And damned another young woman who had done no wrong.
And to be fair, Avia had done wrong.
Just as I had done.
Over and over.
Year after year.
If I took the coward's route and took my life, who would take my place?
Maeve, whose biggest misstep in life was once falling asleep during an all-night moon circle?
I couldn't force my fate on her.
So I stayed in my bed.
I let my thoughts swirl.
I waited for the rituals to start.
Hands grabbed my covers, drawing them down my body, exposing my white muslin nightdress, allowing the early morning chill to penetrate through the thin fabric, causing gooseflesh to prickle up over my skin.
"It's time," Marianne, our High Priestess, told me, sensing my alertness even though I kept my eyes shut.
Taking a deep breath, I made my eyelids flutter open, finding Marianne standing above me with a candle glowing in a glass jar in her hand, setting her face in light and shadows—her sharp cheekbones, her square jaw, her moss-green eyes. Her silver-streaked red hair was pulled into the elaborate braided style that was standard for our coven, both for beauty and for practicality.
They ushered me out of bed and the house, into the common circle in the yard where we would sit at night and talk, where we would perform rituals, where we would celebrate the solstices.
A tub had been pulled into the center, the water full of herbs and flowers, smelling earthy and comforting as my nightdress was stripped away and I was pressed into the water.
The warmth of the scented water eased the tight muscles in my neck and back as the women walked in a clockwise circle around the tub, chanting.
They chanted for my safety.
For my protection.
For my peace.
My eyelids fluttered closed as I started following their chants inside my own head, feeling a calm start to wash over me.
It wouldn't last, of course.
Because, too soon, I was pulled out of the tub, the chilly morning air whipping my wet body as two sets of hands set to drying my skin and hair.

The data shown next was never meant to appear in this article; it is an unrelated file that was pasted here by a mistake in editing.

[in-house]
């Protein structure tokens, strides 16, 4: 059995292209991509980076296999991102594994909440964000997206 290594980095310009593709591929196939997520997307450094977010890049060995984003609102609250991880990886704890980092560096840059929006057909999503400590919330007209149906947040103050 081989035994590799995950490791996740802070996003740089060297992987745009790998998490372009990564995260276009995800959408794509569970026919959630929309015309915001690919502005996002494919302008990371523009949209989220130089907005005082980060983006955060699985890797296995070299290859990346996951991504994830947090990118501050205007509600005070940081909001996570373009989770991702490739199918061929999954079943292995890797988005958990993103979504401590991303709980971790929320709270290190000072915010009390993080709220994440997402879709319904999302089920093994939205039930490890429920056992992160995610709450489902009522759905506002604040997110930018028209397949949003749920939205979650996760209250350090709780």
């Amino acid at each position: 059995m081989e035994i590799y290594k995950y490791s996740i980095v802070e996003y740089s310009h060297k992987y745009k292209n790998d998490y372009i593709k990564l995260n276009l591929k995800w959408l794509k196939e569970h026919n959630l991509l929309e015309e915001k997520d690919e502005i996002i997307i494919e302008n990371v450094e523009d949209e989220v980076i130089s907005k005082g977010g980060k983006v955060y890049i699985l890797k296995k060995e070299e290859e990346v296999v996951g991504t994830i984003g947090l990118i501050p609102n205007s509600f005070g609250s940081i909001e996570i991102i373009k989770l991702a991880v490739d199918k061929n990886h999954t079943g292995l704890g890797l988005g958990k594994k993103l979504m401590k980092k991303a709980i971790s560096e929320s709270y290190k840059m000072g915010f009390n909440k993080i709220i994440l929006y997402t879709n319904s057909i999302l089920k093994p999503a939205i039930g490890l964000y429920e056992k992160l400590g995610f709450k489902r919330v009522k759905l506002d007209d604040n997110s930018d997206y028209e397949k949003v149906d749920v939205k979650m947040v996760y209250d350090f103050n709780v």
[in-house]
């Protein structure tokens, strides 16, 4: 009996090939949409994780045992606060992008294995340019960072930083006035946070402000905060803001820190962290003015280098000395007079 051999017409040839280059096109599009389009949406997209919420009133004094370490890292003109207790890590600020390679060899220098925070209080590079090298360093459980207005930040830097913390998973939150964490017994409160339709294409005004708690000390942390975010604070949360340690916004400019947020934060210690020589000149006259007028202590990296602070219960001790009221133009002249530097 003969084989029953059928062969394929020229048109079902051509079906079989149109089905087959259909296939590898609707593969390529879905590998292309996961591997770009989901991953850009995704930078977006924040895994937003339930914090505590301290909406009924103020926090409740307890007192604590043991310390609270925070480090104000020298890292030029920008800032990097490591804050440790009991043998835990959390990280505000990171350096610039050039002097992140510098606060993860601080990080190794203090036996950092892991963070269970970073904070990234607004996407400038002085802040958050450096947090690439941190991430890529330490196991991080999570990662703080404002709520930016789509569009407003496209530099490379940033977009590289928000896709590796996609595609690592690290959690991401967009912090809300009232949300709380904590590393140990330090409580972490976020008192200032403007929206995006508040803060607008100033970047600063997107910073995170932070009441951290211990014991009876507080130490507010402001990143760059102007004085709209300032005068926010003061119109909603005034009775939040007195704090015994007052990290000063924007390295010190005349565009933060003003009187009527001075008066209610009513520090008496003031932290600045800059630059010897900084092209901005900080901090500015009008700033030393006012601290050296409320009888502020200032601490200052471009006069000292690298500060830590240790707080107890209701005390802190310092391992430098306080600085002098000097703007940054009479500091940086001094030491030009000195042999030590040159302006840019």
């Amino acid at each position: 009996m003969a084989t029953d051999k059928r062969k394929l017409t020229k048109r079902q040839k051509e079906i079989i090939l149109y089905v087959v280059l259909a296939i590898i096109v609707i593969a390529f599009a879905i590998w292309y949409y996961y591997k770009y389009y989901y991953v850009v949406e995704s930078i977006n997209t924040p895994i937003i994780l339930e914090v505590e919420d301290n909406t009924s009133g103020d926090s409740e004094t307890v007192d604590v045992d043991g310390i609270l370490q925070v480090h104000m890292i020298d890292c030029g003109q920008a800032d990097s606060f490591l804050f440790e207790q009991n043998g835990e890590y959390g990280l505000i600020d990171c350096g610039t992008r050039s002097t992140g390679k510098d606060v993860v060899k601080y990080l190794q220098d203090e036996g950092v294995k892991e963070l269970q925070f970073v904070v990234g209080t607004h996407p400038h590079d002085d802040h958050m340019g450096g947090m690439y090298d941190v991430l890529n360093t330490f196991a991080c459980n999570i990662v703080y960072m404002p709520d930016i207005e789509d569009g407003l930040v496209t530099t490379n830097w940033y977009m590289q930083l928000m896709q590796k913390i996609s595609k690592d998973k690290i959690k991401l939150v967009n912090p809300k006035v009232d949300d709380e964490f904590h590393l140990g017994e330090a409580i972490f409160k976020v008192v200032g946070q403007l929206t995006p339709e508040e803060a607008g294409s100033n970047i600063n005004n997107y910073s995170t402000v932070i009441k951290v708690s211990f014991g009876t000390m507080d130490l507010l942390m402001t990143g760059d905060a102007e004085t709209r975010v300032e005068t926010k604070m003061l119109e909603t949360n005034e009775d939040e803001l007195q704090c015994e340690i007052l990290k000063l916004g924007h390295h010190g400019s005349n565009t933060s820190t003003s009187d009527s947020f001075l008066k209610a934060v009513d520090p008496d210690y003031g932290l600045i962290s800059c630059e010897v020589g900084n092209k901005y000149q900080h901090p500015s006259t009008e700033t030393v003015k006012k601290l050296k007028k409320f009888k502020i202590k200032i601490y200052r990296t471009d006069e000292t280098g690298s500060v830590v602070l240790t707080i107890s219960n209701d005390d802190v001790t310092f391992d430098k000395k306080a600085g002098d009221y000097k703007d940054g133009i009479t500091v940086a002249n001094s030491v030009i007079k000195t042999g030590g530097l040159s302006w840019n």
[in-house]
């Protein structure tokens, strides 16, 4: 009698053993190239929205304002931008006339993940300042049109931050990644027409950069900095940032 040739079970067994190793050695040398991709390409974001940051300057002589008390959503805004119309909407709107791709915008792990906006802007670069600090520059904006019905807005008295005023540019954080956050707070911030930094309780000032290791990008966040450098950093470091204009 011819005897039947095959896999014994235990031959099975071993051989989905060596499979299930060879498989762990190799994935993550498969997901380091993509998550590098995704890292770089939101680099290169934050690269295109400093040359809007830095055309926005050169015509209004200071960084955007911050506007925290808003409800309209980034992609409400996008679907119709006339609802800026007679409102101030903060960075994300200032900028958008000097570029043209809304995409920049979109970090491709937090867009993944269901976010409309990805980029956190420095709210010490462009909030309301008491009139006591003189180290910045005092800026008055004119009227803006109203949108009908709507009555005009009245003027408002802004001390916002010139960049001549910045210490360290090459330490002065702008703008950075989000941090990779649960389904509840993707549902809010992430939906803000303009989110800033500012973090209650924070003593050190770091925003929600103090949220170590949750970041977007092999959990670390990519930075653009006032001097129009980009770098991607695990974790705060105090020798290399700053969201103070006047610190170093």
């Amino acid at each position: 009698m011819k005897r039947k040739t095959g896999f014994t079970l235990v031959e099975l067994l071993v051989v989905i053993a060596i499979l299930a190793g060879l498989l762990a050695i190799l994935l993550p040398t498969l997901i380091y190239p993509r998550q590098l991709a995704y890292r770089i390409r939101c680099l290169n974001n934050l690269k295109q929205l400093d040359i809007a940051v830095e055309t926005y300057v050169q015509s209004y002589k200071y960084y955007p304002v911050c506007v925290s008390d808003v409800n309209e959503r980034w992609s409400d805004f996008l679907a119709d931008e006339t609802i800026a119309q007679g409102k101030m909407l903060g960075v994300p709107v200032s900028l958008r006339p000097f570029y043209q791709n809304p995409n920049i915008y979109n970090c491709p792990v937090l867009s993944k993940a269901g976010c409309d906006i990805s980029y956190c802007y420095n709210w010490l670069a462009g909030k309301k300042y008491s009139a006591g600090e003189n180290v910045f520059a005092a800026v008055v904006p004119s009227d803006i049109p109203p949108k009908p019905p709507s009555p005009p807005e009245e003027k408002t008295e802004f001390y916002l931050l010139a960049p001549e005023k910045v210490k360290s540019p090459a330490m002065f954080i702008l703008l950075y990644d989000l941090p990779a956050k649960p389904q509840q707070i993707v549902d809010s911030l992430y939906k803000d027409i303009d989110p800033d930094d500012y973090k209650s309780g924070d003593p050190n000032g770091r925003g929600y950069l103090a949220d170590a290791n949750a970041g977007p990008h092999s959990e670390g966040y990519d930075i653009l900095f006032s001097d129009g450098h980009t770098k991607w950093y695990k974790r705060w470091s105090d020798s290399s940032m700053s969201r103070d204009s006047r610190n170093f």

A small twinge of insecurity made my belly swirl. Nudity was something natural in our community of all women. Full moon rituals involved stripping off our clothes to bathe our bodies in moonlight.
But the last time hands were all over my body was when I had my first blood cycle at thirteen. I remembered feeling this same insecurity as they bathed me, dressed me, and welcomed me into womanhood.
Dried, they wrapped me in the pure white gown and cloak, both embroidered with a pentagram between the shoulder blades, that were saved for The Sacrifice.
Finally, I was pressed down into a seat as my mother moved out of the crowd, giving me a sad smile as she moved behind me, combing out my hair then working to plait it into ornate braids as the other women started a new chant.
Not for my peace.
Not for my protection.
But a chant about the gift of the Sacrifice, about her holy place in our coven.
My jaw tightened as I cast my eyes down, not wanting to show them my resentment.
It was easy for them to chant about the gift of the Sacrifice, about my holy place. When they weren't the ones going off to some unknown, horrible fate.
My mother's hands kept moving from my hair to my shoulders, giving them a reassuring squeeze. Each time, tears swam in my eyes, making me squeeze my eyelids tight, fighting them back.
I didn't want to cry.
I didn't want to beg to stay.
If I was the Chosen One, I wanted to go with some dignity intact.
I imagined there would be plenty of time for crying and begging for mercy in my future.
And, I reminded myself, my place was important.
If not for the Sacrifice, the treaty would be voided. And that meant the women of my coven would be free game to the whims of their evil souls.
I wasn't sure how accurate the tales were, if the truth could survive thousands of years, but the story we were told was that in the time before the Sacrifice, the coven had been constantly under attack. Women and girls had gone missing, never to be seen again, fates unknown, and there was very little that could be done by the coven to protect themselves.
When dark times came, witches were always targets for small men who were afraid of our power.
The Sacrifice gave us peace to practice, to live free of the ill intentions at the hands of men.
And, I guess, if you looked at the situation as a whole, it was a fair trade.
To save dozens more.
I would be doing this to save my mother, to save the little girls with their bright smiles and carefree laughter, even to save my peers who had always been better community members than I had been.
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